Bayer CropScience signs cooperation agreement with GIZ
New Delhi, India, October 9, 2013 – Today Bayer CropScience signed a cooperation agreement with the Deutsche Gesellschaft für Internationale Zusammenarbeit (GIZ) GmbH for the Affordable Nutritious Foods for Women (ANF4W) project at the Rice Future Forum in New Delhi, India.
Focusing on women of reproductive age, the ANF4W project aims to increase the local supply and demand of affordable nutritious foods presently lacking in many markets in Asia and Africa. Bayer CropScience and GIZ will be collaborating in Bangladesh, where the objective is to improve the nutrient intake of women of reproductive age in regard to iron, zinc, as well as potentially calcium, folic acid, vitamins A and B6.
These nutrients are regarded as fundamental particularly during the so-called “first 1,000 days” of a child’s life, i.e. the critical window of pregnancy through the first two years after birth. Pursuing innovative solutions, the project will explore pathways based on micronutrient-enhanced agricultural practices and inputs in rice as well as vegetables and legumes.
“We firmly believe that with the right agronomic practices, as well as an improved nutrient supply of crops through inputs, we can eventually enhance the nutrient uptake and thereby alleviate the issue of malnutrition especially among women and children in Bangladesh,” said Joerg Rehbein, Head of Bayer CropScience, Indian Subcontinent.
Christel Weller-Molongua, Department Head of Rural Development and Agriculture in GIZ commented: “Agricultural techniques that improve micronutrient intake can benefit all, in particular for women and children. We are therefore looking at developing and implementing an approach that focuses on raising awareness and training farmers in nutrition-sensitive agricultural practices.”
ANF4W is part of the 2011 Memorandum of Understanding (MOU) fulfillment between the Bill & Melinda Gates Foundation and the German Federal Ministry for Economic Cooperation and Development (BMZ), and was launched on January 29, 2013 in Berlin, Germany. GIZ is implementing the project on behalf of BMZ within the framework of the develoPPP.de-program. Further partners are Aglukon, a foliar fertilizer company and McCann Health, a global communication specialist in awareness campaigns.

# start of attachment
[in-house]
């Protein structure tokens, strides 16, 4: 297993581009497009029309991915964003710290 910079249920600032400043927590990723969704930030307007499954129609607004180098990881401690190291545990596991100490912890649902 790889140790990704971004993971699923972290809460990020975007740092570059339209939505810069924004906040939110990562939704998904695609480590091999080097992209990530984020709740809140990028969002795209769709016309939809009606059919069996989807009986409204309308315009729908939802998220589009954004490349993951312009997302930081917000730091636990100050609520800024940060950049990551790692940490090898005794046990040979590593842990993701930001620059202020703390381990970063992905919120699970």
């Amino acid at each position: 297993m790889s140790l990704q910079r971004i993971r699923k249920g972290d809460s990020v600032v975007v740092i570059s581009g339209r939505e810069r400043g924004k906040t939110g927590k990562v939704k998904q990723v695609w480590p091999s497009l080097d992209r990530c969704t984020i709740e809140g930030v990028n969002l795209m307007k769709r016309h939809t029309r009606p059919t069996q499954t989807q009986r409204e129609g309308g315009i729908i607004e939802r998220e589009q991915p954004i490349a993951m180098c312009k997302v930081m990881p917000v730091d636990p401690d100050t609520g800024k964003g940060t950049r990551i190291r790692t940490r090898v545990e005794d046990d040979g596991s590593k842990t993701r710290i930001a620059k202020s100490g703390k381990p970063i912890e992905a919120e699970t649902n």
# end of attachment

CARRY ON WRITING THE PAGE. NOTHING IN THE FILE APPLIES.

The cooperation agreement signed between Bayer CropScience and GIZ for implementation of the ANF4W project in Bangladesh is a pilot running for 18 months, with the intention to develop this into a full project, covering additional countries and crops. Investment of all parties involved amounts to about 1.2 million Euros.
“This innovative cooperation between GIZ on behalf of BMZ, Bill & Melinda Gates Foundation and Bayer CropScience is the first one in South Asia and hopefully builds the ground for further food and nutrition security projects in this region,” said Stefan Helming, Country Director of GIZ in India.
Seen in the picture, from L-R:
Mr Hartmut van Lengerich, Head of Global Strategy for Cereals, Rice and Oilseeds, Bayer CropScience;
Mr Stefan Helming, Country Director of GIZ in India;
Ms Christel Weller-Molongua, Department Head of Rural Development and Agriculture in GIZ;
Mr Joerg Rehbein, Head of Bayer CropScience, Indian Subcontinent;
Mr Richard Rogers, Senior Program Officer, Access & Markets from the Bill & Melinda Gates Foundation
World hunger – Of the hidden kind
While the consequences of “visible” hunger are well known, “hidden” hunger is showing an alarming upward trend in many countries, despite a multitude of interventions. “Hidden” hunger, or malnutrition, refers to the insufficient intake of vitamins and minerals as micronutrients.
Currently, an estimated two billion people worldwide are affected by micronutrient deficiencies, which in turn have a detrimental effect on people’s health, productivity and life expectancy.
The situation in Bangladesh exemplifies these facts. In 2011, 24 percent of Bangladeshi women of reproductive age were underweight. Specific nutrients that are lacking include protein and energy sources such as carbohydrates, fats and oils, as well as micronutrients including calcium, folic acid, iron, vitamin A and B6, and zinc.